So, I am out £200 because I could not stay at the given hotel, and had to book myself something else. In other times, I would have been pissed off and felt cheated and just sucked it up. This time, I simply cannot afford it given my cancer diagnosis and treatment side effects. Priceline.com however was unrelenting, and simply would not even honour their own promise of refunding the difference if you find a lower price for the same hotel. It’s nuts. I am at a loss for words and still really quite upset about this. Life is expensive as it is, cancer treatment is expensive enough as it is, and then you try to go away for a couple of nights and get some much needed R&R and you get cheated out of £200 by a big corporation that doesn’t even honour it’s own policies. For me, this was the end of ever using priceline.com again.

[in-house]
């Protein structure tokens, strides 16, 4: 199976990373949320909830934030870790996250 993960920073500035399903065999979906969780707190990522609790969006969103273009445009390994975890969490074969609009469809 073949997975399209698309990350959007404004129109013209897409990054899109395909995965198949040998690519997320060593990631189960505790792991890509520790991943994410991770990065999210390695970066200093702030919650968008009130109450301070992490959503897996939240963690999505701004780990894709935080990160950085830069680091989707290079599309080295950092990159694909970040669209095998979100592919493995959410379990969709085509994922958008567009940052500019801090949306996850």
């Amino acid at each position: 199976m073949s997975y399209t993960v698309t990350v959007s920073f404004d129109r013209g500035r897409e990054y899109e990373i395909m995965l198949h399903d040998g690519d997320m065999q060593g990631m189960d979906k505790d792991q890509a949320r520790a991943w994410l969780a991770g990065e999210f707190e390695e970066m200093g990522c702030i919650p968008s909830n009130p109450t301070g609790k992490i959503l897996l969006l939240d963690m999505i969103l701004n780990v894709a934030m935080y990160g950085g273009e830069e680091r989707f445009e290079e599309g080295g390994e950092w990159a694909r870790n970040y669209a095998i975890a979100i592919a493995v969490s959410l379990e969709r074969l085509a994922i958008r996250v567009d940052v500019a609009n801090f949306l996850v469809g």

They say you get what you pay for, well in this case that was not the case and in a really negative way. 🙁

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Christine Buske is a former academic who left science at the bench, and now considers herself a woman in tech. She is a frequently invited speaker, and enjoys talking about career transformation (particularly leaving academia for the business world), tech, issues around women in tech, product management, agile, and outreach. She is a proud Canadian resident, and qualifies as a "serial expat".